Hugh Pennington, professor of bacteriology, says E-coli outbreak is a "German problem"

German officials have set up a task force to hunt the source of a highly toxic strain of E-coli that has left at least 19 people dead in 12 countries across Europe.

Health authorities repeated warnings on Friday to avoid some raw vegetables in northern Germany, as officials said 199 new cases of the rare strain of the bacteria had been reported in the past two days.

But the warnings came as a European Union laboratory in Rome said there was no scientific evidence that vegetables were the source of the infection.

E-coli 0104 bacteria has claimed the lives of 19 people across Europe, the World Health Organisation [WHO] said on Friday, in a strain it said has "never [been] seen before".

Almost all but one of the bacteria-related deaths and further 1,700 infections identified occurred in Germany.

Seven people in Britain, who recently travelled to Germany, have been infected with the bacteria, Britain's health protection agency said.

Three of those infected were British nationals who had recently travelled to Germany and four were German nationals, the agency said.

Ban on food imports

Protests have surrounded the bacteria outbreak, particularly from Spanish fruit and vegetable growers who arrived in Hamburg on Friday to voice their innocence after Germany's admittance to wrongfully blaming the outbreak on Spanish cucumbers.

Germany, however, persisted with a ban on all imports on vegetables from European Union [EU] nations while Vladimir Putin, the Russian prime minister, asserted his country's decision to ban the produce. Putin said he would not allow his countrymen to be "poisoned" for the sake of joining the World Trade Organisation.

However, Hugh Pennington, professor of bacteriology at the University of Aberdeen in Scotland, told Al Jazeera that the outbreak is a "German problem".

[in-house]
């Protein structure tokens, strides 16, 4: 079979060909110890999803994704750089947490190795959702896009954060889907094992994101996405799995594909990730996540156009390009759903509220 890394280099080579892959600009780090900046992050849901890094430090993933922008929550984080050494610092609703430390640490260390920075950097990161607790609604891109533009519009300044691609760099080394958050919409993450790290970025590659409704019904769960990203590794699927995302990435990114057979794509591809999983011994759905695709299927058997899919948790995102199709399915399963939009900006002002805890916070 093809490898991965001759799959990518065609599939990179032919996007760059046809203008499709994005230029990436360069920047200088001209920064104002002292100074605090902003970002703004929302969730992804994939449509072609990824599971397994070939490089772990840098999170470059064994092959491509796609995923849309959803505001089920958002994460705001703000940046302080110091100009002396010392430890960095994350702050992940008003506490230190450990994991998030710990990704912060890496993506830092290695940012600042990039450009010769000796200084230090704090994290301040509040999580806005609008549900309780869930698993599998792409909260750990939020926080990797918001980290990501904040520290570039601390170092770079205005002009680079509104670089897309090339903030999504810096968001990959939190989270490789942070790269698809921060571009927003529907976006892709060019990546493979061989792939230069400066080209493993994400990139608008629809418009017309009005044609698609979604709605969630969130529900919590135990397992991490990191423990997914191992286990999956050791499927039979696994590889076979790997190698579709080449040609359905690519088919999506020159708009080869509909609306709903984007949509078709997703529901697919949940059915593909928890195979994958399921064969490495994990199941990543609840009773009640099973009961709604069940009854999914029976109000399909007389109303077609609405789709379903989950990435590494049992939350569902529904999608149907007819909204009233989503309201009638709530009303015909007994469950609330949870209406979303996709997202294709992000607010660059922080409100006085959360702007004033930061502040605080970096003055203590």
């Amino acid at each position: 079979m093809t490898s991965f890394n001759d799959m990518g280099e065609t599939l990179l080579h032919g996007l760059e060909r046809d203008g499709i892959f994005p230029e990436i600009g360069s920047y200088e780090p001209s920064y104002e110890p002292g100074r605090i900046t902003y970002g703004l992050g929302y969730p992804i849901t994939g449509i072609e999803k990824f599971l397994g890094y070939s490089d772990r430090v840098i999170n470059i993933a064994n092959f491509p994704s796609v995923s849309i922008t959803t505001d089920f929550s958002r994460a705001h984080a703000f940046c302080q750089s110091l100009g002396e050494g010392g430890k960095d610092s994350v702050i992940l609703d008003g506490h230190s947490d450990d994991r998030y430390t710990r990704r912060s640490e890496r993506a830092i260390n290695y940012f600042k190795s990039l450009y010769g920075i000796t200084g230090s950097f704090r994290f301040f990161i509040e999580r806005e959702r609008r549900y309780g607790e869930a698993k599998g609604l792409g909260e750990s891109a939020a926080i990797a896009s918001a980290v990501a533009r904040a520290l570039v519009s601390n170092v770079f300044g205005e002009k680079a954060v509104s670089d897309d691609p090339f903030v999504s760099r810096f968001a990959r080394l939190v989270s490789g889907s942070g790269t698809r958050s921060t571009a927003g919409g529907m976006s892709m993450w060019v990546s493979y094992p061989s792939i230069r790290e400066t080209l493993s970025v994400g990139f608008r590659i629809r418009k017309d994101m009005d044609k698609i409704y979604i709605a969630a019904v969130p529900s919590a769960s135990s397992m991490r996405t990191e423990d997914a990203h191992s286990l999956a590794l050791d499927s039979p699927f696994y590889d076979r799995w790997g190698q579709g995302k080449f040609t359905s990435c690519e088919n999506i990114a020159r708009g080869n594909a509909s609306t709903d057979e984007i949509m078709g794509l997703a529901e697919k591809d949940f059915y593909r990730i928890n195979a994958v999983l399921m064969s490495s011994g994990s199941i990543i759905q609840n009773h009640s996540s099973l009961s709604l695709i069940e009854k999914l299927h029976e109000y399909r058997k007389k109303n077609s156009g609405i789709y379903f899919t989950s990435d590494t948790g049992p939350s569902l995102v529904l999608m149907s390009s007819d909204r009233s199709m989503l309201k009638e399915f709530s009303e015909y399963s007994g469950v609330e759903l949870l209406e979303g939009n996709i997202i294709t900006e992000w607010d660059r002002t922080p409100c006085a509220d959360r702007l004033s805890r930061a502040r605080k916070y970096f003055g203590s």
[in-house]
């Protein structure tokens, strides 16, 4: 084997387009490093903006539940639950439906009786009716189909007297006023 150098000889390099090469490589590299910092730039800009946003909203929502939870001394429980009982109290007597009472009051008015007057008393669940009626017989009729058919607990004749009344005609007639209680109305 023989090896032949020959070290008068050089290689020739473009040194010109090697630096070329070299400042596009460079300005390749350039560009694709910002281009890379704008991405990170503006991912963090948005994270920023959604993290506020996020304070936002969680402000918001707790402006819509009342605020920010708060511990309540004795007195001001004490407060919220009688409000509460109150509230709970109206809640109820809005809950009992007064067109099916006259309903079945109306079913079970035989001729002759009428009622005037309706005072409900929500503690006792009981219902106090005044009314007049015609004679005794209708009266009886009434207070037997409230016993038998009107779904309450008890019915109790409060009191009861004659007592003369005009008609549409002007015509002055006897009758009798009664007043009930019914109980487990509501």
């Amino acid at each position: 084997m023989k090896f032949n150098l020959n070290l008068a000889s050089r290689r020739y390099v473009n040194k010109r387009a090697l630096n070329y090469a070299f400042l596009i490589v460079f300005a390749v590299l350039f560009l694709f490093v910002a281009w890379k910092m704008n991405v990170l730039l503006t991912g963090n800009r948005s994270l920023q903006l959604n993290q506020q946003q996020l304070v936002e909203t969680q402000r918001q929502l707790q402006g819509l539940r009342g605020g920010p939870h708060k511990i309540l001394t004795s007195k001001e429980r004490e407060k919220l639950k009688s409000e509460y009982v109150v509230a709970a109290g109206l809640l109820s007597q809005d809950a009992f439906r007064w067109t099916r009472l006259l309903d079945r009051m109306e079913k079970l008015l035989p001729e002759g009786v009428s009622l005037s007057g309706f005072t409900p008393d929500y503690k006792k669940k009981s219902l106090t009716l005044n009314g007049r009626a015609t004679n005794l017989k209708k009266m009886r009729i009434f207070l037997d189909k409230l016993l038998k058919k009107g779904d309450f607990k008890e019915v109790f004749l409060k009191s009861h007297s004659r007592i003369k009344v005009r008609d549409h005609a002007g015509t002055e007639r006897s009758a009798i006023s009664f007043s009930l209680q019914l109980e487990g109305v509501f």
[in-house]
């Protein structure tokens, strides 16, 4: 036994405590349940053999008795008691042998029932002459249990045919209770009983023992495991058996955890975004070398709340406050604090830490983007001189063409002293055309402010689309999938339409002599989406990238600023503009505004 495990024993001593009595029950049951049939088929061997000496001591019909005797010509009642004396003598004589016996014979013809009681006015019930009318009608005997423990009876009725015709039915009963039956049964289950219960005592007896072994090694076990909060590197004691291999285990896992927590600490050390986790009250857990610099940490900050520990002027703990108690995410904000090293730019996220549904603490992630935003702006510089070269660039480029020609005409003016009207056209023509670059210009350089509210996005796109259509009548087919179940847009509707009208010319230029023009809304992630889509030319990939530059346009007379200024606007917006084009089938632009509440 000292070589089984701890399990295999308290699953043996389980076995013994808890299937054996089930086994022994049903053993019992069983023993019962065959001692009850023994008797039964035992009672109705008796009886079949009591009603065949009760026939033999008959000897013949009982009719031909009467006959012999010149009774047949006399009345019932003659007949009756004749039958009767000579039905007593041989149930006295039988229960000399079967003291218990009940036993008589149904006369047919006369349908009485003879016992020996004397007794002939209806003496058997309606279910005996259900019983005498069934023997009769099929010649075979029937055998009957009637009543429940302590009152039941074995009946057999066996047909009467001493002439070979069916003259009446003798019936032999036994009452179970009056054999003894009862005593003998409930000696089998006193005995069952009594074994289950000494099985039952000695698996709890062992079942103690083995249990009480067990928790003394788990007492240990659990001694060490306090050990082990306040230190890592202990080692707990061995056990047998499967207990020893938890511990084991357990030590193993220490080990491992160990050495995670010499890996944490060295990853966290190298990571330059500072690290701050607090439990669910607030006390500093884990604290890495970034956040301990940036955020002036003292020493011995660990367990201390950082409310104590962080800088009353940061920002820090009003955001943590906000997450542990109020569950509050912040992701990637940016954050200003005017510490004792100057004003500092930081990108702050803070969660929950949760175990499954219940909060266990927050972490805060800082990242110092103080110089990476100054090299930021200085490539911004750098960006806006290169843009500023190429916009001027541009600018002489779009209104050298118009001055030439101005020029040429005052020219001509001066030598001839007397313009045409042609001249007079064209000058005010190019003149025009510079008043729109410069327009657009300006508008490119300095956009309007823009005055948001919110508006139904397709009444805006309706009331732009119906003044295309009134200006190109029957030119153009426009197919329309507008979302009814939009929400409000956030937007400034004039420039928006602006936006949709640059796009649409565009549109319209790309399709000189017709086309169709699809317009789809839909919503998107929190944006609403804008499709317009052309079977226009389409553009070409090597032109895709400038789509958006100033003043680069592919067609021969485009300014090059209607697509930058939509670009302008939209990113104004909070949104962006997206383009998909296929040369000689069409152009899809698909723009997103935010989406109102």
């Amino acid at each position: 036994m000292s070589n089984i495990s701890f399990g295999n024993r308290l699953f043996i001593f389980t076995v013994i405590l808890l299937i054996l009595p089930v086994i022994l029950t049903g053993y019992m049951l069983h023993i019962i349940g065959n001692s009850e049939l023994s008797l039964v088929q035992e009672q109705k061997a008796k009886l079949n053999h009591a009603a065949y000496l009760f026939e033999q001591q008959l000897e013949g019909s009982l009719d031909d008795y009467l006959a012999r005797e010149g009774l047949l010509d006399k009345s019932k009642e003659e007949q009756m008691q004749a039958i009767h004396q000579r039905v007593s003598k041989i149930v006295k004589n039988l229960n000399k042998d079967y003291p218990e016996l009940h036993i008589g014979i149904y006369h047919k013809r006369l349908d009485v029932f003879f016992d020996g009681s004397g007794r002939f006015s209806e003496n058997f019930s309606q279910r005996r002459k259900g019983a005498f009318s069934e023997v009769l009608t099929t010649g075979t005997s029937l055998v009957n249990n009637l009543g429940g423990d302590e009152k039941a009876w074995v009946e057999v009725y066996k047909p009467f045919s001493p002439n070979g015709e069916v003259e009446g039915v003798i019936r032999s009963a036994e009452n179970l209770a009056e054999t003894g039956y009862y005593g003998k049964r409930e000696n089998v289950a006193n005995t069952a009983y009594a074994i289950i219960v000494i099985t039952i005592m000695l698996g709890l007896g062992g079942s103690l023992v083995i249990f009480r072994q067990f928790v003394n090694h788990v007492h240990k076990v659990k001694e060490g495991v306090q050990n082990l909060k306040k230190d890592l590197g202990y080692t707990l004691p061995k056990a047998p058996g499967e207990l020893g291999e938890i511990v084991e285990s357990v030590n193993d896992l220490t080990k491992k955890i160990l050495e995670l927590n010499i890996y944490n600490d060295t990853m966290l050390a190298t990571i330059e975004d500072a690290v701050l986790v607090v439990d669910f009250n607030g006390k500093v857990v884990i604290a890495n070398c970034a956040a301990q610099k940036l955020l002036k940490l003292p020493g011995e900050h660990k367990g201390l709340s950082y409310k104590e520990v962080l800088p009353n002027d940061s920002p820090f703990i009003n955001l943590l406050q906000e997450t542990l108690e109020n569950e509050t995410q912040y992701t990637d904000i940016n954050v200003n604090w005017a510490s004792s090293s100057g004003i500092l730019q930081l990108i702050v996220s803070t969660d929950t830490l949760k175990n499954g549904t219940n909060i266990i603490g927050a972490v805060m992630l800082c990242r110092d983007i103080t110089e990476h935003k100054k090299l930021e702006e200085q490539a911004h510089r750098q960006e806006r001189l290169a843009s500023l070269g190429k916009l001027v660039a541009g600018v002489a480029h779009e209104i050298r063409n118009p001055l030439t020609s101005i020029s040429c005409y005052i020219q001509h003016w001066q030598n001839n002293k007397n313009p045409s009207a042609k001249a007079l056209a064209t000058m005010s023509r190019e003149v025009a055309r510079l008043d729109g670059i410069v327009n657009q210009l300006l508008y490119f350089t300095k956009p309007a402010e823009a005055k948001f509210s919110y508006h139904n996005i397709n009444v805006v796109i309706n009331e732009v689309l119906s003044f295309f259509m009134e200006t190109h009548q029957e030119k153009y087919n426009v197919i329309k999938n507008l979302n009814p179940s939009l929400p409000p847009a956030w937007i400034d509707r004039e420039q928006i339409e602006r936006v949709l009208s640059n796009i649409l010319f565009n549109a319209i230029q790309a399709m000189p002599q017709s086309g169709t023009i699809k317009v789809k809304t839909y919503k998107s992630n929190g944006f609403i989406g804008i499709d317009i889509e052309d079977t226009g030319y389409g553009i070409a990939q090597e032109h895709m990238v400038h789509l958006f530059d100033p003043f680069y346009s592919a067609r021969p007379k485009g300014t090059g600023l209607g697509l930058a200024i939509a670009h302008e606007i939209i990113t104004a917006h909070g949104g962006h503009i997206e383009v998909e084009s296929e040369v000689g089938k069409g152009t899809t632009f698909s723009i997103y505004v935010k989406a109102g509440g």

"It remains a North German problem. The only people who have fallen ill are people who have been to Germany and have had food there," he said.

Pennington said that a case could be made for the banning of produce from EU countries, but that he did not think that "there is any case at all for banning food from any other country other than Germany because there is absolutely no evidence that any other produce from any other country has been involved in this outbreak".

"You could say, 'well, yes, let's be cautious about importing any German vegetables, but not from other countries, and particularly countries like Spain where there's absolutely no evidence that this bug lives at all."

Source of bug

The exact strain of E-coli is proving difficult to identify. Pennington said that because it is a "brand new bug", scientists are currently unable to determine where it is living.

"It hasn't been found in any food, despite food being looked at. The Germans think that the foods that are under suspicion [are] because people who have fallen ill have eaten lots of them.

He said that these foods include tomatoes, cucumbers and lettuce but that these are a part of a wide range of foods.

"But," he added, "no tests have found in any of this particular outbreak-strain on those foods".

E-coli is a common bacteria found in meat, vegetables and fruit. It normally lives in the intestines of people and animals where it helps the body break down food. There are hundreds of E-coli strains but some are harmful.

Problems emerge when the bacteria travels outside of the intestine. Most infections attack the bladder, kidney and blood stream.

To avoid foodborne illnesses, WHO recommends people wash their hands before eating or cooking food, separating raw and cooked meat from other foods, thoroughly cooking food, and washing fruits and vegetables, especially if eaten raw.

Source: Al Jazeera and agencies